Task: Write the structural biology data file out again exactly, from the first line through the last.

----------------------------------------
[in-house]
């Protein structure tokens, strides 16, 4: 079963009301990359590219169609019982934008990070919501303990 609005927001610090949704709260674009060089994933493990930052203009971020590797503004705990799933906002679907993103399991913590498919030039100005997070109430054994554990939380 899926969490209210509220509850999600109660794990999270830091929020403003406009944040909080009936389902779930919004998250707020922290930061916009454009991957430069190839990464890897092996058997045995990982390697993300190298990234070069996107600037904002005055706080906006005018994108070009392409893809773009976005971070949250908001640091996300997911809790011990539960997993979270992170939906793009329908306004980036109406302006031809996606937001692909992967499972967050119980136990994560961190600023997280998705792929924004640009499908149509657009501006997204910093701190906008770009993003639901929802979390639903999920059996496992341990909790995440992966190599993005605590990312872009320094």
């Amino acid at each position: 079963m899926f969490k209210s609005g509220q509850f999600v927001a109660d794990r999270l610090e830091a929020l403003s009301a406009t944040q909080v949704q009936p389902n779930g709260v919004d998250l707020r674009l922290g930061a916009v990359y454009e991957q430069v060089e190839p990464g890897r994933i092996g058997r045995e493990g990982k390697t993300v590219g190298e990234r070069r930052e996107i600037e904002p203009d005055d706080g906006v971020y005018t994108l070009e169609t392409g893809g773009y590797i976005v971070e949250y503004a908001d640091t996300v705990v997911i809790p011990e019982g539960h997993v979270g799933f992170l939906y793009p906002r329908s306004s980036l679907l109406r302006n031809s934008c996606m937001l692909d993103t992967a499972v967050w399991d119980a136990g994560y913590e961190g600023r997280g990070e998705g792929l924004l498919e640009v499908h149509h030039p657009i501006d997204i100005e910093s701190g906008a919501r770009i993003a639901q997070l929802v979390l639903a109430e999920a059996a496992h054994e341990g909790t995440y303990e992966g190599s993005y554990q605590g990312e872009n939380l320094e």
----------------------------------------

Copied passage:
[in-house]
């Protein structure tokens, strides 16, 4: 079963009301990359590219169609019982934008990070919501303990 609005927001610090949704709260674009060089994933493990930052203009971020590797503004705990799933906002679907993103399991913590498919030039100005997070109430054994554990939380 899926969490209210509220509850999600109660794990999270830091929020403003406009944040909080009936389902779930919004998250707020922290930061916009454009991957430069190839990464890897092996058997045995990982390697993300190298990234070069996107600037904002005055706080906006005018994108070009392409893809773009976005971070949250908001640091996300997911809790011990539960997993979270992170939906793009329908306004980036109406302006031809996606937001692909992967499972967050119980136990994560961190600023997280998705792929924004640009499908149509657009501006997204910093701190906008770009993003639901929802979390639903999920059996496992341990909790995440992966190599993005605590990312872009320094």
């Amino acid at each position: 079963m899926f969490k209210s609005g509220q509850f999600v927001a109660d794990r999270l610090e830091a929020l403003s009301a406009t944040q909080v949704q009936p389902n779930g709260v919004d998250l707020r674009l922290g930061a916009v990359y454009e991957q430069v060089e190839p990464g890897r994933i092996g058997r045995e493990g990982k390697t993300v590219g190298e990234r070069r930052e996107i600037e904002p203009d005055d706080g906006v971020y005018t994108l070009e169609t392409g893809g773009y590797i976005v971070e949250y503004a908001d640091t996300v705990v997911i809790p011990e019982g539960h997993v979270g799933f992170l939906y793009p906002r329908s306004s980036l679907l109406r302006n031809s934008c996606m937001l692909d993103t992967a499972v967050w399991d119980a136990g994560y913590e961190g600023r997280g990070e998705g792929l924004l498919e640009v499908h149509h030039p657009i501006d997204i100005e910093s701190g906008a919501r770009i993003a639901q997070l929802v979390l639903a109430e999920a059996a496992h054994e341990g909790t995440y303990e992966g190599s993005y554990q605590g990312e872009n939380l320094e």